Pleasantville, New York
Since the stay-at-home order we shower mostly in the evenings. After tonight’s shower I put on cologne for the do of it. It’s gone rancid. Top notes of rusted sled runner, base notes of a fat fruit left to roll under the hot working parts of a grocery cooler and abandoned there.
Each day the same as the next. Turns out it’s refreshing novelty, a surprise rot.
Day P + 3
When I was young my father sold hot dogs for a living. Occasionally I’d go to work with him, ride in the step van to his spot between the Jersey City Medical Center and the Montgomery Gardens housing complex. I’d watch him make change, and fantasize about eating all the barbecue chips, and ask to see the starter pistol he once showed the customer who showed him a knife. My dad’s real name is Panagiotis. He told customers his name was Joe.
I love things with two names. Our parents used to take my sister and me to eat out once a week; the place was called Gino’s Kentucky Fried Chicken. All her life my mother told me she dreamed one day of owning a Lincoln Continental, and by the time she finally bought one, at age seventy four, the model name was no longer “Lincoln Continental,” nor “Lincoln Town Car”—but “Lincoln Continental Town Car.”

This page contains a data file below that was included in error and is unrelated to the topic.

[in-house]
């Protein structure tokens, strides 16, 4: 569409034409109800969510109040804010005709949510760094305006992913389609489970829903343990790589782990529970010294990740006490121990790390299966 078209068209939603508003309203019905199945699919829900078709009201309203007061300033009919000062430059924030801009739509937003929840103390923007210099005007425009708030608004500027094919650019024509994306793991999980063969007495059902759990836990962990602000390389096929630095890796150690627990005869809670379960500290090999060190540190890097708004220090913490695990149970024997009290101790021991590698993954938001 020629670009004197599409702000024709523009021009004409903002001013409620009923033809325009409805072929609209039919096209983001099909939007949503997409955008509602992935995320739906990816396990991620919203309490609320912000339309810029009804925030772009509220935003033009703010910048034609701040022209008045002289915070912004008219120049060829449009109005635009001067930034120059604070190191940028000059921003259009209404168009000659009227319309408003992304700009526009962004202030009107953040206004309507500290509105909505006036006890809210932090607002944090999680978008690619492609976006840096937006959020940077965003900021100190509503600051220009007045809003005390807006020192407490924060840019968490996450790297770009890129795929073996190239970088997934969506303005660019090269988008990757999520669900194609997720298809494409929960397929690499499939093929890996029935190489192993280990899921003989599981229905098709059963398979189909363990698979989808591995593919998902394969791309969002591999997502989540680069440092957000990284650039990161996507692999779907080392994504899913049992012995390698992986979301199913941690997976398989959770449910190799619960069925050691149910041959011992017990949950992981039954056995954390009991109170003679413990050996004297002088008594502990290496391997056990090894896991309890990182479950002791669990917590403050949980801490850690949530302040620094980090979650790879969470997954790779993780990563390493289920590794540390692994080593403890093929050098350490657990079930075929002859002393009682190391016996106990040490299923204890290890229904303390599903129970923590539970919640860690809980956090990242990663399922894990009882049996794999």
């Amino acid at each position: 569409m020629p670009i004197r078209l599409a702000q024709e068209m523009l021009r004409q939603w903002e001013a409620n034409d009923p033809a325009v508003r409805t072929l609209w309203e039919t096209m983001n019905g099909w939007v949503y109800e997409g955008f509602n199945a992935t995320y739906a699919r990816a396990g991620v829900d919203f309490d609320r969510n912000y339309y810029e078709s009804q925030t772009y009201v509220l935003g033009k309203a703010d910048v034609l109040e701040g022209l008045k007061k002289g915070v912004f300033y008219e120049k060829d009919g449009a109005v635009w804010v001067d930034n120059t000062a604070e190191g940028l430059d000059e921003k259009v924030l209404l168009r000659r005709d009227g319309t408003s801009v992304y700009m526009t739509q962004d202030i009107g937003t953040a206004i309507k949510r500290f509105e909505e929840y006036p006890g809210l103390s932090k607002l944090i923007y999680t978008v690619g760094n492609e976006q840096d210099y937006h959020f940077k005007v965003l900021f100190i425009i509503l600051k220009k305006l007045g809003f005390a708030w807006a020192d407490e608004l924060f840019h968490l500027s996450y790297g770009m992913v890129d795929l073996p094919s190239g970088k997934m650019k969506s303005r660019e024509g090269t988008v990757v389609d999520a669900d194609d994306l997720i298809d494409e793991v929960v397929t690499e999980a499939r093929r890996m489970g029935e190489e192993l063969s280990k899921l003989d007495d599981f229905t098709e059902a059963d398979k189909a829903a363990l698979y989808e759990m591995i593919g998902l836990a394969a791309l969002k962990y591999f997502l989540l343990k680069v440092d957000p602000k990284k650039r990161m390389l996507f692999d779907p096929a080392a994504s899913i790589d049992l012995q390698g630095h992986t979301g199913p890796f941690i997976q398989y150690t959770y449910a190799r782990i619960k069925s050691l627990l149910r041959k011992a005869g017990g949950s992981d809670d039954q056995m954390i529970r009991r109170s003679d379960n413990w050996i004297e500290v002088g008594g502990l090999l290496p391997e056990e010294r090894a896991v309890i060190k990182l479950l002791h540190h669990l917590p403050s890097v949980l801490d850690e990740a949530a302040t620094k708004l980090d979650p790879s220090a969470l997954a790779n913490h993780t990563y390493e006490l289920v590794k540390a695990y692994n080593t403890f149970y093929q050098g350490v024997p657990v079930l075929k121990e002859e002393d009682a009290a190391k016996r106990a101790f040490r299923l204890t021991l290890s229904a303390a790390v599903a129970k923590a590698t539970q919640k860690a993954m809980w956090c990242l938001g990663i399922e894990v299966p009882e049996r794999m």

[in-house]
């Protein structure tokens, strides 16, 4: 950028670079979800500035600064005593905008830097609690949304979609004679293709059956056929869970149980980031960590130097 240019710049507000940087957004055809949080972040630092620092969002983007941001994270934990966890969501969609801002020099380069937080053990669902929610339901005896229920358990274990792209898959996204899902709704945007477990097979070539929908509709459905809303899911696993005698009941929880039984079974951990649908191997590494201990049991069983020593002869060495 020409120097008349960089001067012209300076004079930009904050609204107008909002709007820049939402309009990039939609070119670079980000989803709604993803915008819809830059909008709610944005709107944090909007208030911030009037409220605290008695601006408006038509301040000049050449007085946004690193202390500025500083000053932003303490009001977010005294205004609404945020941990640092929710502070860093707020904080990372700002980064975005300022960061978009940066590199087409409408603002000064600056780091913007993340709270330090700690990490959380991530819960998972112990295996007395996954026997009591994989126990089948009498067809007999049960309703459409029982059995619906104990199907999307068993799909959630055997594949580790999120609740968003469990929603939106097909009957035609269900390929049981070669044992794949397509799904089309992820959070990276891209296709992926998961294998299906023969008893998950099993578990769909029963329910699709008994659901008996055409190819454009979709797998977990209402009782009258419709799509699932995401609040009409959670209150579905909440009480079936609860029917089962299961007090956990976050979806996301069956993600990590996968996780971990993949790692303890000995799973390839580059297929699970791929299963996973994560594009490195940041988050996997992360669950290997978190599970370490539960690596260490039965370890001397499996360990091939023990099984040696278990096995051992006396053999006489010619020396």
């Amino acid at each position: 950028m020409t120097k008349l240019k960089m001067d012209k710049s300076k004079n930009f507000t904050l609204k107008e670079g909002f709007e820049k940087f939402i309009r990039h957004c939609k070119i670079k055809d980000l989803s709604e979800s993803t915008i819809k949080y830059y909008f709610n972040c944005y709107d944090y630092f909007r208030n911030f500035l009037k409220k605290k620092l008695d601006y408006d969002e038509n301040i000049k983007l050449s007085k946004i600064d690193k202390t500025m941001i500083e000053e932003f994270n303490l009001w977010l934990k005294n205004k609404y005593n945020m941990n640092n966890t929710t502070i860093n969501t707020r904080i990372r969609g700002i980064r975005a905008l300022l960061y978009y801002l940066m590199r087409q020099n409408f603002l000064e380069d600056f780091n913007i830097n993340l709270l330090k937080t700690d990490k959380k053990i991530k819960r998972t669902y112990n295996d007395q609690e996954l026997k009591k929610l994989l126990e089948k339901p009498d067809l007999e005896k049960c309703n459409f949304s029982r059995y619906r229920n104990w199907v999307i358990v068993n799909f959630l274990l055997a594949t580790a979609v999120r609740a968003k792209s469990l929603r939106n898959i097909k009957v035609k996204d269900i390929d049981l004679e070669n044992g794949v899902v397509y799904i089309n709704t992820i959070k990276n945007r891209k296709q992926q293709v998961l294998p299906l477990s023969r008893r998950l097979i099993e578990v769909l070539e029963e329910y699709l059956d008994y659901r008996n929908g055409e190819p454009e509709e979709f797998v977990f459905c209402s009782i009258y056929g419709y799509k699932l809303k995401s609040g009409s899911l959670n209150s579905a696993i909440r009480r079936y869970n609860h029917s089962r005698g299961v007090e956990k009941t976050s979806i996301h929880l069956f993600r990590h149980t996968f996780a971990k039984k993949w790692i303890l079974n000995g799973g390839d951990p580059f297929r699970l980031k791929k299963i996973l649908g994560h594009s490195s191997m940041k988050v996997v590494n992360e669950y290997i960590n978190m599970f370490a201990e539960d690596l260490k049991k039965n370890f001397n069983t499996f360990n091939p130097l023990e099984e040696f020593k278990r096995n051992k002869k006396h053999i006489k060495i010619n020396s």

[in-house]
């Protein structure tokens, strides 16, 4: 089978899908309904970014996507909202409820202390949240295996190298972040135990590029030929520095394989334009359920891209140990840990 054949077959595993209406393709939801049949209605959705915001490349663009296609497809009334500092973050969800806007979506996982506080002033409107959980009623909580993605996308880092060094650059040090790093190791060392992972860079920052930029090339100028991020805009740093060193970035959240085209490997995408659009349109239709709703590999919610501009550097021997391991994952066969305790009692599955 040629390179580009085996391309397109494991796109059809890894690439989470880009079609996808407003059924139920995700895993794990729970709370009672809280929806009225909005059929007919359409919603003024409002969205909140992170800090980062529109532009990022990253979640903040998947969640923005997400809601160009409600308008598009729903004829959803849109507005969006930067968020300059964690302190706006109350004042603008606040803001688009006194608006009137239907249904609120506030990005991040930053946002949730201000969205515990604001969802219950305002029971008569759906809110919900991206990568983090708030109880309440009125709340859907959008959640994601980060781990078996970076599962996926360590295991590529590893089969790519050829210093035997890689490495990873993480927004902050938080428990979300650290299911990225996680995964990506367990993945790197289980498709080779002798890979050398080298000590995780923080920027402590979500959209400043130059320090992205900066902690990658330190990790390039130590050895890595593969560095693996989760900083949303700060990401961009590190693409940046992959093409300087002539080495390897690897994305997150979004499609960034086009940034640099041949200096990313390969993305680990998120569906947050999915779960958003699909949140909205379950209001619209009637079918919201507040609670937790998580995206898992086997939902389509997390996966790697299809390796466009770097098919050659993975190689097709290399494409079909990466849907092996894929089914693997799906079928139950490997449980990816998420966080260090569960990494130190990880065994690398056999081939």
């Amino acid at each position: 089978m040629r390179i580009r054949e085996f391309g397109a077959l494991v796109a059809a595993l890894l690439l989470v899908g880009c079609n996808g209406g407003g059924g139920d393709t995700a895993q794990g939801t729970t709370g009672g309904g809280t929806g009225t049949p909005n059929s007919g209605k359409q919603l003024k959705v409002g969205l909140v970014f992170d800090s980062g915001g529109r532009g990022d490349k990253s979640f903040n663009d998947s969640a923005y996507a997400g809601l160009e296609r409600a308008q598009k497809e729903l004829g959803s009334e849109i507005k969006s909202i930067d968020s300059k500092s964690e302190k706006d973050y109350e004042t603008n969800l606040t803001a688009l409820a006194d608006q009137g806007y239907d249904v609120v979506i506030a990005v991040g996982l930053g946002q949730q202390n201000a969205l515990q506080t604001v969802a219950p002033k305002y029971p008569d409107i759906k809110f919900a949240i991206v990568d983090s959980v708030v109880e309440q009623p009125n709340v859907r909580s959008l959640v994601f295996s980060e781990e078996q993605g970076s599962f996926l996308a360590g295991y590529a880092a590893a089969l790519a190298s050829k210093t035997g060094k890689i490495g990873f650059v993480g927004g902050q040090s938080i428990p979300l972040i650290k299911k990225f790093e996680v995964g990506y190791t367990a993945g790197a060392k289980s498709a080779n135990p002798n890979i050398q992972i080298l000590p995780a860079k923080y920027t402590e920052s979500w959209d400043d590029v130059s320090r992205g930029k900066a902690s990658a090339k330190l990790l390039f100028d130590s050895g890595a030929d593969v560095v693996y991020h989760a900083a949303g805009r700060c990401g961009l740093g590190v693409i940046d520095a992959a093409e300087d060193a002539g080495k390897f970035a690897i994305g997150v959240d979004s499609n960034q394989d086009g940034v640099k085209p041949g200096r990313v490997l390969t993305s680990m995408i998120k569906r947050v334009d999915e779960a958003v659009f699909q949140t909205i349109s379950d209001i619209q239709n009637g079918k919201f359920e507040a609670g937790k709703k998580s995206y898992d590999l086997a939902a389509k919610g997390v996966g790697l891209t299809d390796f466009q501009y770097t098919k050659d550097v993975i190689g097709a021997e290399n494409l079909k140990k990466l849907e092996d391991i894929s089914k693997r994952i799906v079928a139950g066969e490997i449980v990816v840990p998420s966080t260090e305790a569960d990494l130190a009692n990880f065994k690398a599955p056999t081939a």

Which is it? Forget which, says the double-named object. Forget being silly. It’s both. Double names are for the replete. I am a thing extreme. I am excess and stupendous. So much much needs two names.
This plague, it ruins even the felicity of a double name. Is it the novel coronavirus? Or COVID-19? The answer is yes. Such does its threat and menace sprawl, so fickly does it choose and so variously does it punish, it needs a second name to fit.
Day P + 7
I have become a person who draws connoisseur distinctions among bleach wipes, palpating admiringly the specimens from the sopping bottom of the can.
Day P + 12
In the course of each rootless, hapless attempt to make sense of it, a dark-web part of my brain posits the answer in glow-green-on-conspiracy-black hypertext. COVID-19 must be Generation X’s bill come due for the implausibly golden era of the 1990s. Oil embargoes and gas shortages ended with the 1970s. Fears of cold war armageddon faded with the 1980s. The 1990s were a victory lap. Peace prevailed, peoples flourished. Historians called it the end of history. Even the coldest eyes saw a unipolar world where America at least tried to be the good guy.
But all in life is a trade-off, and the era of improbable boon dragged behind it the inevitable reversal. The 2001 attacks marred the dream; the 2008 recession mangled it; the 2020 pandemic means to murder it and bury it in nightmare.